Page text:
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Streets of Laredo

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Don’t know how I missed this!!

 

James Garner as Woodrow Call??

 

Any good??

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It is an okay movie.  The book is very good and provides a lot of closure/answers to the characters from everyone’s favorite, Lonesome Dove. 

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Wrong forum!!  Move to the Saloon, moderators if you please!!

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I liked it! Good ending to a terrific series!

 

”I have no need for fancy weapons”

Woodrow Call

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George Carlin made a fabulous western man!!  I won't call him a cowboy, but what an acting job!!!

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Posted (edited)

Famous shoes

 

Joey Garza POS

Edited by gsp7
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IMHO...book is better than the movie. But most are......

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Posted (edited)

That’s right.  Most books are better than the movies

 

However, this “movie” is a “chapter” in Larry McMurtry’s book series that we probably know better as the “Lonesome Dove’” series of tv miniseries.

 

“Streets of Laredo” is a very good movie.....not just okay!
 

Cat Brules

Edited by Cat Brules
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I liked it. I need to watch it again...

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I think it’s worth the time.

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The problem with the movie is that everyone who loves Lonesome Dove expects the same actors to be in this one too. It was hard for me to fit James Garner into the role of Woodrow Call.

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Posted (edited)
5 minutes ago, Big Sage, SASS #49891 Life said:

The problem with the movie is that everyone who loves Lonesome Dove expects the same actors to be in this one too. It was hard for me to fit James Garner into the role of Woodrow Call.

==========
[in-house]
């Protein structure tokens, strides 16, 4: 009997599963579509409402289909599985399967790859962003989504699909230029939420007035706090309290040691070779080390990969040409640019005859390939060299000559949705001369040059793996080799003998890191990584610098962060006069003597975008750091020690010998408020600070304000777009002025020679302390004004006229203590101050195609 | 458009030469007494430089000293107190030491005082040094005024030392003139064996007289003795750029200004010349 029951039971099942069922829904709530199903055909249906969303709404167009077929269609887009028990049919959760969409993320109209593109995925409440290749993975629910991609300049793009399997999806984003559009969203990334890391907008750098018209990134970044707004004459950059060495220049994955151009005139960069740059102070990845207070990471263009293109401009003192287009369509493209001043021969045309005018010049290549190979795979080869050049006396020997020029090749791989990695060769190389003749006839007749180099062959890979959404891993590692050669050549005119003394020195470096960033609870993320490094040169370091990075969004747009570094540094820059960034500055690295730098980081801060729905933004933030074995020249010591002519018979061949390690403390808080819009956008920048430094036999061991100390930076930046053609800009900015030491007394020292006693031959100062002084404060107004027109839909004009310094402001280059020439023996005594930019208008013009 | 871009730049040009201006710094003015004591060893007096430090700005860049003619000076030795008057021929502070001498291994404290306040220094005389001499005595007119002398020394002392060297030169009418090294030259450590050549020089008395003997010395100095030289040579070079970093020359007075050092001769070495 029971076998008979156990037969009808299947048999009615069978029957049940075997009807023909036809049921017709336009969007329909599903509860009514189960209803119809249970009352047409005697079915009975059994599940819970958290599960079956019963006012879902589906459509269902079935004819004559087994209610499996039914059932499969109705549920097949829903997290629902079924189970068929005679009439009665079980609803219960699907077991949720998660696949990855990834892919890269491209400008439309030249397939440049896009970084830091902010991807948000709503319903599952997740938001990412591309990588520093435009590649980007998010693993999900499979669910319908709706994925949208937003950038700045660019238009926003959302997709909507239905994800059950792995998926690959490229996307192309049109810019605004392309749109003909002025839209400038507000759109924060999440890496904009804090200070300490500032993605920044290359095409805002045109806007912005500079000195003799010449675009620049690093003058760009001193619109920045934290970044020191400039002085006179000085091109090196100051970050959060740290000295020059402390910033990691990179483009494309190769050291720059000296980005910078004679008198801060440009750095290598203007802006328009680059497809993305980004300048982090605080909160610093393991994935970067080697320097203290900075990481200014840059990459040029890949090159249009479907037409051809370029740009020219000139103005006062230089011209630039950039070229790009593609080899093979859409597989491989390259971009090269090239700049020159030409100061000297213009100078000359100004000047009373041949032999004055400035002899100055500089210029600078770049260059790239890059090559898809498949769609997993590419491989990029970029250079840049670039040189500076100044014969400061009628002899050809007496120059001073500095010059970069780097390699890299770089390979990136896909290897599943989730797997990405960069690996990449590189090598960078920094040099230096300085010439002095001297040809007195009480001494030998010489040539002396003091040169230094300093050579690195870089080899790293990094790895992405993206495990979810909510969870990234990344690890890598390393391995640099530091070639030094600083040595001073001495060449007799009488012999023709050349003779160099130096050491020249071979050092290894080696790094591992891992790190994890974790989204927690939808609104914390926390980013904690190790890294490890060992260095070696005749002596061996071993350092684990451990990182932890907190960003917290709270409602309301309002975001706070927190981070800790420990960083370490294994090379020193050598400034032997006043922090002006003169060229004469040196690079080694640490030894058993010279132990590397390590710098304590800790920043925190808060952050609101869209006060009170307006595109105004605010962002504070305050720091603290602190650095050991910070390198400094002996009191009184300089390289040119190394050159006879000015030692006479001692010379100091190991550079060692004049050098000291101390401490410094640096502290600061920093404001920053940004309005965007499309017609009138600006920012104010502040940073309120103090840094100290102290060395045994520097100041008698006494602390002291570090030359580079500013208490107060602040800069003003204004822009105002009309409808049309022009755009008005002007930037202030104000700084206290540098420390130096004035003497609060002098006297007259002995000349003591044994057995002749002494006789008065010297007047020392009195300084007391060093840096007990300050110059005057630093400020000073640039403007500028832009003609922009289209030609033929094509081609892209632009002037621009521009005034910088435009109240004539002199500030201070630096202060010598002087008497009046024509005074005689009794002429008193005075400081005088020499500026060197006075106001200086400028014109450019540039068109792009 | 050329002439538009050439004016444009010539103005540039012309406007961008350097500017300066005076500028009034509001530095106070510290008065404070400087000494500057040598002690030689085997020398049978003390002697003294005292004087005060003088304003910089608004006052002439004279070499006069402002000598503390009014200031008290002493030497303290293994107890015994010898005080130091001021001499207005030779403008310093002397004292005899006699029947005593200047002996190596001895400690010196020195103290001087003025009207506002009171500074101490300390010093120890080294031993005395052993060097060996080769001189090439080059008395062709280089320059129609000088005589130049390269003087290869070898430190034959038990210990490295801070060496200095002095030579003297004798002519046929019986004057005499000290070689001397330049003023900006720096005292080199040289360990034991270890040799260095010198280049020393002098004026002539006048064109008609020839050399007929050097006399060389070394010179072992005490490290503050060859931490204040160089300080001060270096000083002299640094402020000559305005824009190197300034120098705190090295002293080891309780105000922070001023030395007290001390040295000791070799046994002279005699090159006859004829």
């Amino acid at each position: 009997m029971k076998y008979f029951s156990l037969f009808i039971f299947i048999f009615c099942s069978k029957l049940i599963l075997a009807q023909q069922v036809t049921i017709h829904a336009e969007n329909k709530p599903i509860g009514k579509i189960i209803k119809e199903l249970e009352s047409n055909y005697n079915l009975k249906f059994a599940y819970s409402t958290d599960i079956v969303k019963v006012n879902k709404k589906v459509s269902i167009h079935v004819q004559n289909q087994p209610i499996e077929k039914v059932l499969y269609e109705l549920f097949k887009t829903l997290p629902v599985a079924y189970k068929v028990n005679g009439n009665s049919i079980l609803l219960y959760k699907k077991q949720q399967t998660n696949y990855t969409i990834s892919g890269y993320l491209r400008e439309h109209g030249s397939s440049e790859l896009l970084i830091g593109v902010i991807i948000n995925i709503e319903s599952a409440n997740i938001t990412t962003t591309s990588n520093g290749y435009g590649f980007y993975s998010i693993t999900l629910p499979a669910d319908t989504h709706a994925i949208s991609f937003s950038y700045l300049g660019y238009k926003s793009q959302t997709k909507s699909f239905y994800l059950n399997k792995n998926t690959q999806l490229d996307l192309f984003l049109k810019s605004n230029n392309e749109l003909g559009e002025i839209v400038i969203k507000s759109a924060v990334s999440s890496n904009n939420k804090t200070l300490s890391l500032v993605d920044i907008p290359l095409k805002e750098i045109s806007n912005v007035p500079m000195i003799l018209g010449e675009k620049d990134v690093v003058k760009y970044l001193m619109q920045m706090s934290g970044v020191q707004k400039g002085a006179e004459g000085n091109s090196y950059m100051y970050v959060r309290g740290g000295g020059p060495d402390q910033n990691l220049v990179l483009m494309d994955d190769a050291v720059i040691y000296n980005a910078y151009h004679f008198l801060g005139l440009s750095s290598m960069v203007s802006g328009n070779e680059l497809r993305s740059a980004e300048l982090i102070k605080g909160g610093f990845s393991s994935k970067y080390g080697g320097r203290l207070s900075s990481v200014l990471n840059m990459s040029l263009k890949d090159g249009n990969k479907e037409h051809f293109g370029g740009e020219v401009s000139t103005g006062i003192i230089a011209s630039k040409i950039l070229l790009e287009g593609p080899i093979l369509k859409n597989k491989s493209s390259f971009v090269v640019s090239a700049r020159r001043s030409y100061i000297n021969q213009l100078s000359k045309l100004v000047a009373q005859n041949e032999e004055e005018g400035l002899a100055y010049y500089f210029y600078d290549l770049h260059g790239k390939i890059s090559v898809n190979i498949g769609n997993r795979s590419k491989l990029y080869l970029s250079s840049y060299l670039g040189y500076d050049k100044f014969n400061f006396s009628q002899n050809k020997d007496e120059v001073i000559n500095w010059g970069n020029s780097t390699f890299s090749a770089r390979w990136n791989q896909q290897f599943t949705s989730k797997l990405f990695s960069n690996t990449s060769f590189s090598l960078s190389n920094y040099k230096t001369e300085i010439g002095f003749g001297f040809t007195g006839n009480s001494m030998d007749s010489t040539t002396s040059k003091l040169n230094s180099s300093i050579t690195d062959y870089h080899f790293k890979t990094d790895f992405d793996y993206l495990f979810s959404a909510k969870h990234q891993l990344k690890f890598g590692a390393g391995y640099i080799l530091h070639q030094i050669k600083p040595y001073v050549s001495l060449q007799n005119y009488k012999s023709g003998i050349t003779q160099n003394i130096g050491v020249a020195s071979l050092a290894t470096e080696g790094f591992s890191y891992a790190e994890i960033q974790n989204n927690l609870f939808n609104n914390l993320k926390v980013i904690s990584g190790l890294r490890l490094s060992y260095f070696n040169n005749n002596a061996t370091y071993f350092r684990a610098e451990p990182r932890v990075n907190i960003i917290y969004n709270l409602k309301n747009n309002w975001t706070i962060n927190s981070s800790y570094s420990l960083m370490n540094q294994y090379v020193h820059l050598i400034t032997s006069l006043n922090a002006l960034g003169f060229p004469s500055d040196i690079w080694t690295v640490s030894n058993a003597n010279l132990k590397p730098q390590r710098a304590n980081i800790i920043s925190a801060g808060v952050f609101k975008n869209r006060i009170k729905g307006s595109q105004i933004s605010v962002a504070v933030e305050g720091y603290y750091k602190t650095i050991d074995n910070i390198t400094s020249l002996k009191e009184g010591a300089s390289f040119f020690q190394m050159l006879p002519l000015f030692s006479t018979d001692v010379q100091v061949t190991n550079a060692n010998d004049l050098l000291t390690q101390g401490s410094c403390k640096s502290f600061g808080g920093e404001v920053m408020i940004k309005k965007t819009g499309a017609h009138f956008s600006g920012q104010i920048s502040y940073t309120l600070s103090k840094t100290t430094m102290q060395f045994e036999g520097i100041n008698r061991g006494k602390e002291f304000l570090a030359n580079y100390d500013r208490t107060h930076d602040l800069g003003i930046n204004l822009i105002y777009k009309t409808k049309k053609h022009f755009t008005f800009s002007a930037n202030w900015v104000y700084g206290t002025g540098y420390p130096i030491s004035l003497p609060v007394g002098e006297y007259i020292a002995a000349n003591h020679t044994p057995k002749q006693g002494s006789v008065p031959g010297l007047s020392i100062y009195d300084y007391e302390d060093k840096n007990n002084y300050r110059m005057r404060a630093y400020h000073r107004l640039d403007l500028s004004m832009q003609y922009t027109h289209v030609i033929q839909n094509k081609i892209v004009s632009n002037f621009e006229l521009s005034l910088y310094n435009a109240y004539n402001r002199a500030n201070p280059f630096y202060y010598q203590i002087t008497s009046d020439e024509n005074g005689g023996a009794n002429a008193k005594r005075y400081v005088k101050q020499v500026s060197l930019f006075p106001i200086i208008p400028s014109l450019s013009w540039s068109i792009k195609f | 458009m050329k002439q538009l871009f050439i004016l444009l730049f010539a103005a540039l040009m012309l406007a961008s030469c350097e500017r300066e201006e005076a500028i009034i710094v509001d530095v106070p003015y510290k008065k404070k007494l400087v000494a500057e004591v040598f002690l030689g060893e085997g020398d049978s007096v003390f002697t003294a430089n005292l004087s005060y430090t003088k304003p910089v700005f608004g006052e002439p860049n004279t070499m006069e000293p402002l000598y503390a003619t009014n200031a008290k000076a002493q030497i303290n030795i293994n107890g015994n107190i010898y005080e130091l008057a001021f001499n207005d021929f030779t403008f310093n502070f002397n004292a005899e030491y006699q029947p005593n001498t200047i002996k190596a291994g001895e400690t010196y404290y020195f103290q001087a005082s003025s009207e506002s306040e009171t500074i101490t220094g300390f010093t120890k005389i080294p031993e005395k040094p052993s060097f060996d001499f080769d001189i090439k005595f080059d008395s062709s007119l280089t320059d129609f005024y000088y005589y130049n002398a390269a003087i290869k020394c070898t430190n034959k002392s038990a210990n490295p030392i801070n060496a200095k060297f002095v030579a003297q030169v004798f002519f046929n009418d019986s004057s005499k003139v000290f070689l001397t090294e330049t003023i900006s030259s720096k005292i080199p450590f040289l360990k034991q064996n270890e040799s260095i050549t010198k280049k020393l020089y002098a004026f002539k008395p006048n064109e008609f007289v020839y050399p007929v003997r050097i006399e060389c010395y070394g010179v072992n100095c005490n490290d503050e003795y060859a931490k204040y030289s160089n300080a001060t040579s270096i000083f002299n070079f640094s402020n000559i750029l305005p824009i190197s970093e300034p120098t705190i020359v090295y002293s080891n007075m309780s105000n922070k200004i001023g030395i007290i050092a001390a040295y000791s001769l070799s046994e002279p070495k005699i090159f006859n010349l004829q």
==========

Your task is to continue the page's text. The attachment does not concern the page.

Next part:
Lonesome Dove proved he could be someone other than Bret Maverick.  Henley the scrounger in The Great Escape was just Maverick in WW2.

Edited by J-BAR #18287
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"James Garner as Woodrow Call?"

 

Worked for me. What I couldn't stomach was "Grampa Walton" was Wyatt Erp in Winchester '73

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48 minutes ago, Marshal Chance Morgun said:

"James Garner as Woodrow Call?"

 

Worked for me. What I couldn't stomach was "Grampa Walton" was Wyatt Erp in Winchester '73

 

Will Geer would have been OK...if only they had tightened up his gun belt and swiveled the holster out of his crotch.  

 

LL

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2 hours ago, Big Sage, SASS #49891 Life said:

The problem with the movie is that everyone who loves Lonesome Dove expects the same actors to be in this one too. It was hard for me to fit James Garner into the role of Woodrow Call.

 

John Wayne said that James Garner was the best male actor in film!  In my recollection, there are four actors who played Woodrow.  All did admirable jobs!!  By the second scene, Garner had taken on the role splendidly!!  Looking back, John Voigt took a little longer!

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  1. Dead Man's Walk – set in the early 1840s
  2. Comanche Moon – set in the 1850–60s
  3. Lonesome Dove – set in mid-to-late 1870s
  4. Streets of Laredo – set in the early 1890s

I have read all four of the books and during this lock down, my wife and I watched all four of the movies on DVD.  We've enjoyed them all, but I will admit, I rated "Streets of Lorado" equal to "Lonesome Dove."  I suspect I've watched "Streets of Lorado" more times than I've watched "Lonesome Dove" and I know I've watched "Lonesome Dove" six or seven times.  "Streets of Lorado" has interesting characters, entertaining story line, and very good acting by all.   None of the movies followed the books exactly in all details, but the film versions certainly did justice to the books.  Just a great series of Westerns!

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4 hours ago, Big Sage, SASS #49891 Life said:

The problem with the movie is that everyone who loves Lonesome Dove expects the same actors to be in this one too. It was hard for me to fit James Garner into the role of Woodrow Call.


“Get’cher ropes!!”  :angry: